Whether the offence of defilement was proved.
26.To prove an offence of defilement, the prosecution has to prove beyond any doubt the existence of the following:-1.That there was penetration;2.That the complainant was a child;3.Identify of the perpetrator.
27.Penetration is defined under Section 2 of the Sexual Offences Act as follows:-
28.Although PW1 gave unsworn evidence, she was subjected to a lengthy cross examination and at no time did she faulter in the narration of the events of 28th and 29th April, 2020. They were clear and detailed. Tested in cross examination , her evidence was unshaken. The appellant whom she knew well, took her by the hand, led her to his house, locked the door undressed and put his organ for urination into hers. It seems he repeated it on 29th night when she slept in his house. PW3 found that PW1’s labia majora were red with tenderness. In fact the doctor could not do tests on her because the complainant was in pain. PW3 found that there was partial penetration which to him was attempted penetration. That is an interpretation in literary terms. However, the Sexual Offences Act is clear. The act of Penetration need not be complete but can be partial. In Mark Oiuri Mose vs. Republic (2013)eKLR the court held as follows:-
29.From the definition of the term penetration under Section 2 of Sexual Offences Act and the testimonies of PW1 and PW4, there was proof of penetration. I find therefore, that the trial court fell into error when it found that the apeplalnt committed an indecent act with a child under Section 11(1) of the Sexual Offences Act.
30.As to the age of the complainant, the court found her to be a child of tender age and therefore took her through voire dire examination. PW1 said that she was eight (8) years old. PW2, PW1’s own mother also said that she was eight (8) years old. PW1 was subjected to age assessment (PEX3) and she was found to be about nine (9) years. As held in the PMM’s case (supra) and Mwalango’s case supra, age can be proved through a birth certificate, baptism card, by medical evidence or by oral evidence of the guardian or parent. I find that There is sufficient evidence on record to confirm that the complainant was by then eight to nine years, hence a minor.
Who was the perpetrator?
31.The offence took place in broad day light. PW1 knew the appellant before. He lured PW1 into his house not once but twice and she even spent the night with him. Once interrogated as to where she slept, she pointed to the appellant. Though the appellant claims to have been framed, he did not allude to any reason as to why he could have been framed. He denied knowing the complainant and although in cross examination of PW2, he seemed to be insinuating that she wanted money from him, that was not his defence.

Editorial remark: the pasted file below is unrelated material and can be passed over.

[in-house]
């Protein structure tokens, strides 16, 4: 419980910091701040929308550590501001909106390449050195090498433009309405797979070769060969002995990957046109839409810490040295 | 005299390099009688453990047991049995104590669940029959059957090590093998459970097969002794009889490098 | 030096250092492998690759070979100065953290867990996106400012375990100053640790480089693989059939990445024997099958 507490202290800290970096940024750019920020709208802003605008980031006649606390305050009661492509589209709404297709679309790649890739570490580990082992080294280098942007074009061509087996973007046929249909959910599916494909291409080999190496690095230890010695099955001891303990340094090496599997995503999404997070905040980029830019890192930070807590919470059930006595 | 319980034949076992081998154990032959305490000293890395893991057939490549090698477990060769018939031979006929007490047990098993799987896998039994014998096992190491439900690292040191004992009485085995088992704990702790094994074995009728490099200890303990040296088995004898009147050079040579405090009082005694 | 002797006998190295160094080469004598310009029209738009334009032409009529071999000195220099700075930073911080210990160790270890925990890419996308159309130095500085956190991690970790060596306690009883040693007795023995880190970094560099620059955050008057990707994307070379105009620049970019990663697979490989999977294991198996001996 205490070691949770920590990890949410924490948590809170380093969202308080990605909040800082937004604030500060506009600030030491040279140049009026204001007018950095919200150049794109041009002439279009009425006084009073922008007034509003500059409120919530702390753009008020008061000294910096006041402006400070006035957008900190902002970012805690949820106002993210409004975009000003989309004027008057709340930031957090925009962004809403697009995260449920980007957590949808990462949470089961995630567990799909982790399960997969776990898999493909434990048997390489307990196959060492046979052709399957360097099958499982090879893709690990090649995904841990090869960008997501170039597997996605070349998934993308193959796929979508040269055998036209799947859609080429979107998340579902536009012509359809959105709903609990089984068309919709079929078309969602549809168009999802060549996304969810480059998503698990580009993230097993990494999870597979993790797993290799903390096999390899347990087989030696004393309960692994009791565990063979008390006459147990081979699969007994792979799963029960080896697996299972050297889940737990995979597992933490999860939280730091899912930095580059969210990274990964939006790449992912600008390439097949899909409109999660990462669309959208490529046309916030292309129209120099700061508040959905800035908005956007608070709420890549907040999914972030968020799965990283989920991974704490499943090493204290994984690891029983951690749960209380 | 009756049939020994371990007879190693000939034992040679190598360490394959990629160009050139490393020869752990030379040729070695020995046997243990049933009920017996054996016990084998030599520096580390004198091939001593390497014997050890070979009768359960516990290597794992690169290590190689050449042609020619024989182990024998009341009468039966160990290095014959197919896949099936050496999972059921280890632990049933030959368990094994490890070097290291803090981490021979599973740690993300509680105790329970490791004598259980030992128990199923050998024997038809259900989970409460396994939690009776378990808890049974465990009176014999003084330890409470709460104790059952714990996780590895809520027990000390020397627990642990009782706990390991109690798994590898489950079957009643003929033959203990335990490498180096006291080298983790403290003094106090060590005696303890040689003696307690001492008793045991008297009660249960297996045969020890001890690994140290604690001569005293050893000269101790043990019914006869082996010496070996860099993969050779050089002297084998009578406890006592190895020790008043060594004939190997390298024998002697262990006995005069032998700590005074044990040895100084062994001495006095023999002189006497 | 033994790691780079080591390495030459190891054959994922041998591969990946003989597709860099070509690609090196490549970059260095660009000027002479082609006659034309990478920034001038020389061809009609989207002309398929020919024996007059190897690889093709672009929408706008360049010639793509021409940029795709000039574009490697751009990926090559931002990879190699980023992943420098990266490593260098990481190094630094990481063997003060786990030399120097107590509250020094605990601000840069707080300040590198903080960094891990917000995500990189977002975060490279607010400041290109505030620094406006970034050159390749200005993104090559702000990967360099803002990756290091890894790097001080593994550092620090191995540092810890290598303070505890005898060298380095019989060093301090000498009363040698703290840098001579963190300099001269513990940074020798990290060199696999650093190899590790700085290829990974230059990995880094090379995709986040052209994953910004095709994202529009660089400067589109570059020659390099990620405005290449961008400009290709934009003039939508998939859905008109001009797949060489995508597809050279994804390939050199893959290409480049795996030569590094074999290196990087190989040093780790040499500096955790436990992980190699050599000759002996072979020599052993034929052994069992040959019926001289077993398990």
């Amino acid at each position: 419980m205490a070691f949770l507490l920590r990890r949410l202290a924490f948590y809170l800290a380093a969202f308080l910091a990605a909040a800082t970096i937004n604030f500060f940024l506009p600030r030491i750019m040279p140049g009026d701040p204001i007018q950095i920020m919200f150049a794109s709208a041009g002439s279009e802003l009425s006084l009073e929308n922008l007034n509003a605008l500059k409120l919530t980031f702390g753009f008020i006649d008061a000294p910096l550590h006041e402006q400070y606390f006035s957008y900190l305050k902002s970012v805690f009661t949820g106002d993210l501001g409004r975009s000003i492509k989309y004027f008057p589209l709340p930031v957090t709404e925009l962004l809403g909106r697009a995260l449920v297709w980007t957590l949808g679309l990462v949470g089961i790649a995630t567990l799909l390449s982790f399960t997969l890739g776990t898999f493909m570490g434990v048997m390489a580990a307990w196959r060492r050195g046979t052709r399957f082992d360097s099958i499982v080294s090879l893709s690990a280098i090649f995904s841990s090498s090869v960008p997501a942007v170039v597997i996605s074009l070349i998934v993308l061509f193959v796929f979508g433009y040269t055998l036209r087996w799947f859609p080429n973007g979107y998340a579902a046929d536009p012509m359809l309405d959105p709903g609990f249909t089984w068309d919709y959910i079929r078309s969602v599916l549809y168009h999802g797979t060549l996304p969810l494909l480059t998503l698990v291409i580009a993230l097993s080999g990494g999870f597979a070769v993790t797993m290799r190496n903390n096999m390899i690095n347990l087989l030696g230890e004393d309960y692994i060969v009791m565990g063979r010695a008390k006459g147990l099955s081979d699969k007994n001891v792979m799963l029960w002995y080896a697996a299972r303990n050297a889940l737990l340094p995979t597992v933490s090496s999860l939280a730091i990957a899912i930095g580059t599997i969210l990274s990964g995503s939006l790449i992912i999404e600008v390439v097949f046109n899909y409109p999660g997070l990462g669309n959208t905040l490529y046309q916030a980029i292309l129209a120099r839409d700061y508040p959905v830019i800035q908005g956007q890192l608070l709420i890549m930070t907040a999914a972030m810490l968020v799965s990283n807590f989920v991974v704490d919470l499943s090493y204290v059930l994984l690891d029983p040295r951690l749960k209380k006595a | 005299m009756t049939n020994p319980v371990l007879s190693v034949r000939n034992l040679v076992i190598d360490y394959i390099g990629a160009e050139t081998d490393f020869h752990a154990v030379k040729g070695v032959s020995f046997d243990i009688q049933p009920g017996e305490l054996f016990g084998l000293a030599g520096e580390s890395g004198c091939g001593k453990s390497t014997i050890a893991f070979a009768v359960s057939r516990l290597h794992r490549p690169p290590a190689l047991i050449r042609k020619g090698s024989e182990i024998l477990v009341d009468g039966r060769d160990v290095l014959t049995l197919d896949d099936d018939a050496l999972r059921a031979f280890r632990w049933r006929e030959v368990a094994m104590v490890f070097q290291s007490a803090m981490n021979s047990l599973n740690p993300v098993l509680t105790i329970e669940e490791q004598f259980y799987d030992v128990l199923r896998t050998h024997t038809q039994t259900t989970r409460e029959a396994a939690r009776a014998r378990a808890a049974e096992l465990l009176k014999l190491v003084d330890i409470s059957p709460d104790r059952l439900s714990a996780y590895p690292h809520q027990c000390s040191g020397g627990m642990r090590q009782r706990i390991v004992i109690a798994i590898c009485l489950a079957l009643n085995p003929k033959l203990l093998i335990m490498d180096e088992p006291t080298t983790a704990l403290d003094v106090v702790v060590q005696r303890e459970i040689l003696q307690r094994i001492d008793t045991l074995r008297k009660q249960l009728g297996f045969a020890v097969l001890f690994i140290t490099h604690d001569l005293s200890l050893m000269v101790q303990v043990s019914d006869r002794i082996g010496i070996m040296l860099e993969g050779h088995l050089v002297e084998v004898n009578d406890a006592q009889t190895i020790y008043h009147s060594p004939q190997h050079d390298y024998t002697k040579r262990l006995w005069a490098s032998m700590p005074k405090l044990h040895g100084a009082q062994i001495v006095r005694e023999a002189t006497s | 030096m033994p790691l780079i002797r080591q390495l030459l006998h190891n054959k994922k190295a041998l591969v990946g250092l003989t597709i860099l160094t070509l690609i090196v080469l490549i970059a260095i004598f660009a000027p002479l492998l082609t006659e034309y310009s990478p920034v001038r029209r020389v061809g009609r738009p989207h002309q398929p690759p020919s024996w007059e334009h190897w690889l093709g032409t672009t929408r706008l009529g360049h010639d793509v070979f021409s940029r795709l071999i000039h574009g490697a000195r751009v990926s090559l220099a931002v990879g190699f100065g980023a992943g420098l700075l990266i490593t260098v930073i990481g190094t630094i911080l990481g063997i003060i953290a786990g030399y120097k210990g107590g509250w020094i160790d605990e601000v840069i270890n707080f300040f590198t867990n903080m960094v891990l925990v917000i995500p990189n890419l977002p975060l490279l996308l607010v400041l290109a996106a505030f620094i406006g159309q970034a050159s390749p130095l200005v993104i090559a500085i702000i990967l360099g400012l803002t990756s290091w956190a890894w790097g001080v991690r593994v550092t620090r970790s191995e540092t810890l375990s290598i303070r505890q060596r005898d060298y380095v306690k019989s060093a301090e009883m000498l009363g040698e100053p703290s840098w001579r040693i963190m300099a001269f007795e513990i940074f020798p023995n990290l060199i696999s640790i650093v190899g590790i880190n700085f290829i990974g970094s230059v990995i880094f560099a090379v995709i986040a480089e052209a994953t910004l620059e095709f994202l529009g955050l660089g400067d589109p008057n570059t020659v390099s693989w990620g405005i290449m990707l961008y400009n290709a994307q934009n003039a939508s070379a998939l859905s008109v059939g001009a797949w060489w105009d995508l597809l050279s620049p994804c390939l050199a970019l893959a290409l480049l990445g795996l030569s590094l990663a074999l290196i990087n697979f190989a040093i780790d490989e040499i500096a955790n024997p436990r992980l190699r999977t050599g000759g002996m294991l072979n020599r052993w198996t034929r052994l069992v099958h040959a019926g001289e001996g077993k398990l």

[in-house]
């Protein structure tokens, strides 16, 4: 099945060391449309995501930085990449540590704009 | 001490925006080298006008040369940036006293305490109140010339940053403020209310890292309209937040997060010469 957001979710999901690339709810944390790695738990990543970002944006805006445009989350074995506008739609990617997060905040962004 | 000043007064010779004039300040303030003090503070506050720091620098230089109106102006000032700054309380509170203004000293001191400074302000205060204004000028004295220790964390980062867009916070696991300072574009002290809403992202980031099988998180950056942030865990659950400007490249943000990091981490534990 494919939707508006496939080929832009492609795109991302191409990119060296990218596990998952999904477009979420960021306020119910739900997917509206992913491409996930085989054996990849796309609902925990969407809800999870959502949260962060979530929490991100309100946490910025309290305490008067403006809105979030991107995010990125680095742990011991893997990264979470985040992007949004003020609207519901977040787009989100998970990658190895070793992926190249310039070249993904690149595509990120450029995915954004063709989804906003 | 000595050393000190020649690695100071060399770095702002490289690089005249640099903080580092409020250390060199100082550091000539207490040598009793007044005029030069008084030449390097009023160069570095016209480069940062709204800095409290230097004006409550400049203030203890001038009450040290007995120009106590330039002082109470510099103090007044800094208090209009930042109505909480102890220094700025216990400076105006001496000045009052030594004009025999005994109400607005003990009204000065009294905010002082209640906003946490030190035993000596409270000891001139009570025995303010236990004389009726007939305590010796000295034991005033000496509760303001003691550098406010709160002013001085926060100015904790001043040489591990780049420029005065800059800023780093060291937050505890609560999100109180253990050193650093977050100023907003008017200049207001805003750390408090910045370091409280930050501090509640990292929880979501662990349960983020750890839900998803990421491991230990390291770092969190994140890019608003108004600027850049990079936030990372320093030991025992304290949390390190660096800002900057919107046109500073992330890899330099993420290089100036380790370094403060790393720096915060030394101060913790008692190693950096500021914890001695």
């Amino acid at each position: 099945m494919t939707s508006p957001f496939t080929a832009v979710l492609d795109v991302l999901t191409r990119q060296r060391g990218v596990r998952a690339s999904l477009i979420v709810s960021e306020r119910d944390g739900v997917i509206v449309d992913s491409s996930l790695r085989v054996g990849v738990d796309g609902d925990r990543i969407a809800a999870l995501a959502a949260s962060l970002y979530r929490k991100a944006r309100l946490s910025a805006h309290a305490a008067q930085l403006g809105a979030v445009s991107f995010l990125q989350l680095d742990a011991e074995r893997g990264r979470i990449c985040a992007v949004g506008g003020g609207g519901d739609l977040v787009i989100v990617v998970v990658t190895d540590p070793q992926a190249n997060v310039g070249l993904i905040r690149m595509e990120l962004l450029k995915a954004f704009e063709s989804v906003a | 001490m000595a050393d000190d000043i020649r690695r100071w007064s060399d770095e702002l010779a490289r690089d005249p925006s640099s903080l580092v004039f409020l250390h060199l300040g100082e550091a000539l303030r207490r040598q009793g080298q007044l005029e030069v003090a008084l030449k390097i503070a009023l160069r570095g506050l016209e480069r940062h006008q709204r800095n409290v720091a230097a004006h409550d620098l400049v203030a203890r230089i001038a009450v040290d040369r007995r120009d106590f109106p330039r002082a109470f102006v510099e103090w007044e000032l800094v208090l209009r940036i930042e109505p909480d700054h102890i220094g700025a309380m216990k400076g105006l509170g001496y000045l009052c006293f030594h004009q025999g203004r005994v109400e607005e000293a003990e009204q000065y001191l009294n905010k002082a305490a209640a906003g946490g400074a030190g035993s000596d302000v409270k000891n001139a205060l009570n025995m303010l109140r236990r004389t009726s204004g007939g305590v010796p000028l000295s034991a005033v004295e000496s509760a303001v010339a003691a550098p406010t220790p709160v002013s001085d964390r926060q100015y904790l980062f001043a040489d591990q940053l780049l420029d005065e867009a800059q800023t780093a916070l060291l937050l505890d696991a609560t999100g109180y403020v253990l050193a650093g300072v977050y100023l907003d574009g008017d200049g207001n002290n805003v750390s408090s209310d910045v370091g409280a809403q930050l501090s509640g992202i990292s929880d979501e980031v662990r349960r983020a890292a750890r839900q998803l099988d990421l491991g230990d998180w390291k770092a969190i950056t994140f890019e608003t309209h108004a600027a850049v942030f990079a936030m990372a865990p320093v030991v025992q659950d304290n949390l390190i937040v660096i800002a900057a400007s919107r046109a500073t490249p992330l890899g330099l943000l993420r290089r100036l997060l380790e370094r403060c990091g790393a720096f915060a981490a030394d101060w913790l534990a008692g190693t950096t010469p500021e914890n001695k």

32.During the trial, the appellant claimed to have erectile dysfunction. Although he was supposed to be taken for medical check up, it was not clear what happened. Again it was not part of his defence. PW1 was specific and particular in her narration of what happened to her, that the appellant inserted his ‘kidudu’ for urinating into hers’. I have no doubt that the appellants’ male organ is what penetrated PW1.
33.Whether his defence was considered, the court clearly considered the defence and found no reason why PW1, a child of nine (9) years would have framed the appellant. The court also observed PW1’s demeanour and guided by Section 124 of the Evidence Act, believed PW1’s evidence as unshaken and the truth.
34.The appellant was given notice by the State of their intention to apply to the court to find that an offence of defilement was committed and that the court should sentence appellant under Section 8(2) of the Sexual Offences Act. After the appellant was duly warned of the consequences of the notice; he insisted that he wants to proceed with his appeal.
35.In the end, I find that the trial court’s finding convicting the appellant for an offence of committing an indecent Act, with a child contrary to Section 11 (1) of the Sexual Offences Act was made in error. I quash the conviction and set aside the sentence. I find that the appellant defiled the complainant and I convict him of that offence of defilement contrary to Section 8 (1) as read with Section 8(2) of the Sexual Offences Act.
36.The complainant was a young child of 8 – 9 years, one fit to be the appellants grandchild whom he should have been protecting. Instead, he was preying on her and stole her innocence. I have taken into account the appellants advanced age of over fifty (50) years but because of his conduct, he should be kept away from other would be victims for a while by the court handing him a deterrent sentence. He is sentenced to twenty five (25) years imprisonment.
DELIVERED, DATED AND SIGNED AT MIGORI THIS 15TH DAY OF DECEMBER, 2022.R. WENDOHJUDGEJudgment delivered in the presence ofMr. Maatwa, for the State.Appellant present in person.Evelyne Nyauke – Court Assistant